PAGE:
The safety indices conditional upon the occurrence of sudden damage are calculated using the FORM method. The summary of the stochastic models adopted for random variables and the deterministic values is presented in Table 5. The analysis is performed for ‘as-built’ state and also for ‘corroded’ state, where structural elements are corroded according to the corrosion wastage specified in Common Structural Rules for Double Hull Oil Tankers (CSR-OT 2006). It should be clarified that the only degrading effect of corrosion is that of the uniform thickness reduction. Other ageing effects as non-uniform corrosion (e.g. pitting and grooving) and fatigue cracking are not considered in the present paper.

FORM is usually used in this type of conceptual studies, and most results in the literature show that no significant improvement could be achieved by using SORM method. MC simulation could have been used and it would certainly change slightly the numerical values of the reliability index obtained. However, it would not change the relative values between the various cases considered and thus would not change the conclusions. Considerations about the degree of accuracy of the various methods are outside the scope of the present study.

### Safety Indices and Failure Probabilities

Reliability indices *β* and associated failure probabilities *P*_{f} are calculated for the sagging failure mode and for full load condition. The calculated values for intact ship and for intact and damaged section of the ship damaged by collision and grounding are presented in Tables 6 and 7 for ‘as-built’ and ‘corroded’ state, respectively. For the intact area of the damaged ship, it is assumed that only global hull girder loading is changed because of the effects of the damage, while the cross-sectional properties, including ultimate longitudinal strength, are unchanged in respect of the intact vessel. Therefore, RIF = 1 for intact region of the damaged ship, while overall values from Table 5 are assumed for *K*_{US}.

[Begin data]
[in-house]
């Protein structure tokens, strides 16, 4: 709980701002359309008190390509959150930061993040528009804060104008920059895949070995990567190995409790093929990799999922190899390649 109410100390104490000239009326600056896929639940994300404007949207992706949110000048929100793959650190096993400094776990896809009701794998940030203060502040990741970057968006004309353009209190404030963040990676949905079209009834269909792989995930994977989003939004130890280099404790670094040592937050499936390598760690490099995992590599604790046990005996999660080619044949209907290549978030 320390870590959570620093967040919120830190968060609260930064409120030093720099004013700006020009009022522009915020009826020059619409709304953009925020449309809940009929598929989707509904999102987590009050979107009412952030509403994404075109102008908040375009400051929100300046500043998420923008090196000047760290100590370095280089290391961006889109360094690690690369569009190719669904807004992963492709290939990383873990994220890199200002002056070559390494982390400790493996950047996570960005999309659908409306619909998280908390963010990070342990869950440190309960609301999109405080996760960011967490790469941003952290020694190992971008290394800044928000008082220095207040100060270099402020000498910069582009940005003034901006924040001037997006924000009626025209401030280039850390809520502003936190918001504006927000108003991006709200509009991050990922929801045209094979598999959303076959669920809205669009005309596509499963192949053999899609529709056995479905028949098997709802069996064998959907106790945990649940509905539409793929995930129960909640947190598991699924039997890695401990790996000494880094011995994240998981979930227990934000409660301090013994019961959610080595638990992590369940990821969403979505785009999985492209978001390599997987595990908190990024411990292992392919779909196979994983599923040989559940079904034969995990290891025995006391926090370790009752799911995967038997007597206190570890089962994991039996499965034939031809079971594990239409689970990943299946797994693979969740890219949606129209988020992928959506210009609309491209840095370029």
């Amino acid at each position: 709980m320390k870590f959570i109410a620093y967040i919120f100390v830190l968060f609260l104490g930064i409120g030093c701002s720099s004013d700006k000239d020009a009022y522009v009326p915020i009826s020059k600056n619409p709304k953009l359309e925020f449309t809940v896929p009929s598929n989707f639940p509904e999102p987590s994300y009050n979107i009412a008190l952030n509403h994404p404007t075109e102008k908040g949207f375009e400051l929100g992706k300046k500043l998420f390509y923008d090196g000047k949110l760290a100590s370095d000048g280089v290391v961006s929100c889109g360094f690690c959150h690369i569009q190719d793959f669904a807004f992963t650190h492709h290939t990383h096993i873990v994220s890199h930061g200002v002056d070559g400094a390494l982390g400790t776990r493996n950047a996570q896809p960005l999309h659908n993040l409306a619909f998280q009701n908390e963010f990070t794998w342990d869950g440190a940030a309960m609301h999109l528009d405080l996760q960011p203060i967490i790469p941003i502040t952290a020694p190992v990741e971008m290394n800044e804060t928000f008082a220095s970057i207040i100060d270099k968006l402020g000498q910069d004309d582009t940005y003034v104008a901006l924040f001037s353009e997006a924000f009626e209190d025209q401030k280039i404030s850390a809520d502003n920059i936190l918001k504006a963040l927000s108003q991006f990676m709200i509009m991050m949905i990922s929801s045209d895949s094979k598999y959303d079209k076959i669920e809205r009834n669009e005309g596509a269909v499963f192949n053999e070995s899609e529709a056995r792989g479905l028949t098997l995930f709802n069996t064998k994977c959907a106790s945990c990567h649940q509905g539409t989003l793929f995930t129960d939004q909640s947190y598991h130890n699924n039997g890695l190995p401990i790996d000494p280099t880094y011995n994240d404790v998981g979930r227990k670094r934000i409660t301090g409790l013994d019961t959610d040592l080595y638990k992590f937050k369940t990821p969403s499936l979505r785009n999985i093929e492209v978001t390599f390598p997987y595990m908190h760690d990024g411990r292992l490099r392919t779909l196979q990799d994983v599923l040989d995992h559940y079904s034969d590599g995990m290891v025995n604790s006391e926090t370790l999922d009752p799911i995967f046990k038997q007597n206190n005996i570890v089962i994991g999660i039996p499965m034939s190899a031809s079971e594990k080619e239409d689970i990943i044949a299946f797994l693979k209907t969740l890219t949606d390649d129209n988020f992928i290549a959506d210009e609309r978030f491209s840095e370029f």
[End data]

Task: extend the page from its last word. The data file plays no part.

It may be seen from Tables 6 and 7 that the reliability indices of damaged ships are in general slightly lower than for the intact ship. The reliability index for grounding is lower than for collision. Also, the reliability index for the damaged area is lower compared to the intact region of damaged ship. This is even though SWBM model employed for intact area is more severe compared to the damaged area (see Table 3).

Furthermore, an interesting finding from Tables 6 and 7 is that for ‘corroded’ state, differences between safety indices for damaged and intact ship are lower compared to the ‘as-built’ state of the structure. For the case of the intact area of a ship damaged by collision, the reliability index is even higher for the damaged condition. The reason is that the corrosion wastage has larger influence on the structural safety compared to the load effects of the sudden collision damage.

Failure probabilities of the damaged ship are conditional values and should be multiplied by the probability that collision or grounding occurs. There are different sources of statistical data about ship accidents. Thus, IMO MEPC Resolution MEPC 110(49) Annex 16 (2003) provides yearly frequencies of 1.40E-02 and 7.49E-03 for collision/contact and grounding, respectively. Unconditional failure probabilities for collision and grounding are hence about two orders of magnitude lower compared to values specified in Tables 6 and 7.

### Sensitivity Analysis